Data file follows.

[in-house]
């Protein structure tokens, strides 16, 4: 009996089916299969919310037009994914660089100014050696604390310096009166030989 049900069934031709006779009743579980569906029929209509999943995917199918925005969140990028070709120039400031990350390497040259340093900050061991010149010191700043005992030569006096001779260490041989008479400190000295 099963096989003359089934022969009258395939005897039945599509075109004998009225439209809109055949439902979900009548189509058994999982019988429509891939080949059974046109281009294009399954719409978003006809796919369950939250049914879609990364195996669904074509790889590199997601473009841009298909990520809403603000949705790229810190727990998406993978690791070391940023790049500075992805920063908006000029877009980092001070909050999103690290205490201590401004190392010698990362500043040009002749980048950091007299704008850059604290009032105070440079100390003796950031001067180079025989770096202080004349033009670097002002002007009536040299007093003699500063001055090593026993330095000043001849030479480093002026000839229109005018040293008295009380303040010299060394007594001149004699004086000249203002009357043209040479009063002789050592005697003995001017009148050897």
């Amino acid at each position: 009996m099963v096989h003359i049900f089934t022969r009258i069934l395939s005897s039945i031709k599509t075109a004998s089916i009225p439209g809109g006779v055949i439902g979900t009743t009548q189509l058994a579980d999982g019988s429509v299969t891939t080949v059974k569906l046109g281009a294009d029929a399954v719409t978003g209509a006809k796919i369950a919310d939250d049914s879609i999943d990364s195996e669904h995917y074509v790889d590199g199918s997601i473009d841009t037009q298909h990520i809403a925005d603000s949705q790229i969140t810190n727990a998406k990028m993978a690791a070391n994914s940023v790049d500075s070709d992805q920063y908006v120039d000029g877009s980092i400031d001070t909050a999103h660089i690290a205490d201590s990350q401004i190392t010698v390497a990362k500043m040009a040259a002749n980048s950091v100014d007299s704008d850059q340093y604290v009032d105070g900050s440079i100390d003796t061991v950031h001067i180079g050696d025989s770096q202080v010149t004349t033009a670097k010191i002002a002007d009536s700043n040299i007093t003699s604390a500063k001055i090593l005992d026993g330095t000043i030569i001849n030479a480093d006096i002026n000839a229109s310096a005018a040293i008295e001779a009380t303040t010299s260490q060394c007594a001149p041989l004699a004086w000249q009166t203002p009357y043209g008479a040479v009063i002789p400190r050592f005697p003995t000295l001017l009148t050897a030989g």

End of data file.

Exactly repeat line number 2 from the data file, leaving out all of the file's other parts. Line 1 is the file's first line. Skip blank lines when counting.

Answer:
């Protein structure tokens, strides 16, 4: 009996089916299969919310037009994914660089100014050696604390310096009166030989 049900069934031709006779009743579980569906029929209509999943995917199918925005969140990028070709120039400031990350390497040259340093900050061991010149010191700043005992030569006096001779260490041989008479400190000295 099963096989003359089934022969009258395939005897039945599509075109004998009225439209809109055949439902979900009548189509058994999982019988429509891939080949059974046109281009294009399954719409978003006809796919369950939250049914879609990364195996669904074509790889590199997601473009841009298909990520809403603000949705790229810190727990998406993978690791070391940023790049500075992805920063908006000029877009980092001070909050999103690290205490201590401004190392010698990362500043040009002749980048950091007299704008850059604290009032105070440079100390003796950031001067180079025989770096202080004349033009670097002002002007009536040299007093003699500063001055090593026993330095000043001849030479480093002026000839229109005018040293008295009380303040010299060394007594001149004699004086000249203002009357043209040479009063002789050592005697003995001017009148050897």